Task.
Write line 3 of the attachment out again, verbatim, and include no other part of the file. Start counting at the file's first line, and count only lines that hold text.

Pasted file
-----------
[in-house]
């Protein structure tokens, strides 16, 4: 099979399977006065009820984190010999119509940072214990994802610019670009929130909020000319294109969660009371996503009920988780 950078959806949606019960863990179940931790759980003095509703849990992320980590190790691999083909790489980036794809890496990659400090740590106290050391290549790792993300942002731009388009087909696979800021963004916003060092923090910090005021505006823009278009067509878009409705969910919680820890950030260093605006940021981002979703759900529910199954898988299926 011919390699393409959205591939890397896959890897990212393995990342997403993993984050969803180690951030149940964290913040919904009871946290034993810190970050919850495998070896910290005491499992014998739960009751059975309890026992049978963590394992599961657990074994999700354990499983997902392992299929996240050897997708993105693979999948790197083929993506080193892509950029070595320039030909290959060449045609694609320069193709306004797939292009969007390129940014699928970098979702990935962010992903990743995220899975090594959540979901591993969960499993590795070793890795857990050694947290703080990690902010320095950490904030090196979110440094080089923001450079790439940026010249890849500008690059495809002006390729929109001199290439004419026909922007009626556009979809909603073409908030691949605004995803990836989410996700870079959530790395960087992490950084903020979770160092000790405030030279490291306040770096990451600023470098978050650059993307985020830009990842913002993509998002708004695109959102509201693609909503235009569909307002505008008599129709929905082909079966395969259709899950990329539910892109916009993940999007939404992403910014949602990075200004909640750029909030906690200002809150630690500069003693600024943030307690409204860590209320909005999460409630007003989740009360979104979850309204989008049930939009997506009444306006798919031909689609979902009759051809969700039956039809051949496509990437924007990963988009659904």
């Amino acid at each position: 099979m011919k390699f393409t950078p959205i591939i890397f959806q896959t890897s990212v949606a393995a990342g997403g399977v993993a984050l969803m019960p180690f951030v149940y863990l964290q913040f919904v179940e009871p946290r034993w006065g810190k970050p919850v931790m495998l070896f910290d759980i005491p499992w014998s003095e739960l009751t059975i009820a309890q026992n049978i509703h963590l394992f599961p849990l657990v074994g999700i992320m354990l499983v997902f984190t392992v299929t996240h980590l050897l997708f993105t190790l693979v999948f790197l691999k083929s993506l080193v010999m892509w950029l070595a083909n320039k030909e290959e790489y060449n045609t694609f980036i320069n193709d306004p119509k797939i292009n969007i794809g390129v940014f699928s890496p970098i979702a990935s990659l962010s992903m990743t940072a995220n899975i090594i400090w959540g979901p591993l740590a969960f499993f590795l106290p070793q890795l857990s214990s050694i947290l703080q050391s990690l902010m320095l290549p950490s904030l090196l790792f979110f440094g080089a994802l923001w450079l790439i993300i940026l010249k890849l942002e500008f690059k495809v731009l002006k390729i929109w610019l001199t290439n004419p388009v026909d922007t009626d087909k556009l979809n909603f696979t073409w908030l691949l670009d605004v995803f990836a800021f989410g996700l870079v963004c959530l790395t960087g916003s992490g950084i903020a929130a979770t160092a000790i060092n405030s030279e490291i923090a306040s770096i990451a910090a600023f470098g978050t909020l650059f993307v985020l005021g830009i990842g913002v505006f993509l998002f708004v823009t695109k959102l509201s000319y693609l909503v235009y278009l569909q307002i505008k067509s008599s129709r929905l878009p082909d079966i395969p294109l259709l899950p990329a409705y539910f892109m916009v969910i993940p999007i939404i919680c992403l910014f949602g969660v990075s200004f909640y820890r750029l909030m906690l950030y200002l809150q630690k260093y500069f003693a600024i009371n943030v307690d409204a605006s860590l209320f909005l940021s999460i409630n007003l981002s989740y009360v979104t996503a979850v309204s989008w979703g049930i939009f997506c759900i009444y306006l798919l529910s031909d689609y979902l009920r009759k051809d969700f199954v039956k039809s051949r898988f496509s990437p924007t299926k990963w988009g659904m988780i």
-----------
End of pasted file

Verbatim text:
């Amino acid at each position: 099979m011919k390699f393409t950078p959205i591939i890397f959806q896959t890897s990212v949606a393995a990342g997403g399977v993993a984050l969803m019960p180690f951030v149940y863990l964290q913040f919904v179940e009871p946290r034993w006065g810190k970050p919850v931790m495998l070896f910290d759980i005491p499992w014998s003095e739960l009751t059975i009820a309890q026992n049978i509703h963590l394992f599961p849990l657990v074994g999700i992320m354990l499983v997902f984190t392992v299929t996240h980590l050897l997708f993105t190790l693979v999948f790197l691999k083929s993506l080193v010999m892509w950029l070595a083909n320039k030909e290959e790489y060449n045609t694609f980036i320069n193709d306004p119509k797939i292009n969007i794809g390129v940014f699928s890496p970098i979702a990935s990659l962010s992903m990743t940072a995220n899975i090594i400090w959540g979901p591993l740590a969960f499993f590795l106290p070793q890795l857990s214990s050694i947290l703080q050391s990690l902010m320095l290549p950490s904030l090196l790792f979110f440094g080089a994802l923001w450079l790439i993300i940026l010249k890849l942002e500008f690059k495809v731009l002006k390729i929109w610019l001199t290439n004419p388009v026909d922007t009626d087909k556009l979809n909603f696979t073409w908030l691949l670009d605004v995803f990836a800021f989410g996700l870079v963004c959530l790395t960087g916003s992490g950084i903020a929130a979770t160092a000790i060092n405030s030279e490291i923090a306040s770096i990451a910090a600023f470098g978050t909020l650059f993307v985020l005021g830009i990842g913002v505006f993509l998002f708004v823009t695109k959102l509201s000319y693609l909503v235009y278009l569909q307002i505008k067509s008599s129709r929905l878009p082909d079966i395969p294109l259709l899950p990329a409705y539910f892109m916009v969910i993940p999007i939404i919680c992403l910014f949602g969660v990075s200004f909640y820890r750029l909030m906690l950030y200002l809150q630690k260093y500069f003693a600024i009371n943030v307690d409204a605006s860590l209320f909005l940021s999460i409630n007003l981002s989740y009360v979104t996503a979850v309204s989008w979703g049930i939009f997506c759900i009444y306006l798919l529910s031909d689609y979902l009920r009759k051809d969700f199954v039956k039809s051949r898988f496509s990437p924007t299926k990963w988009g659904m988780i």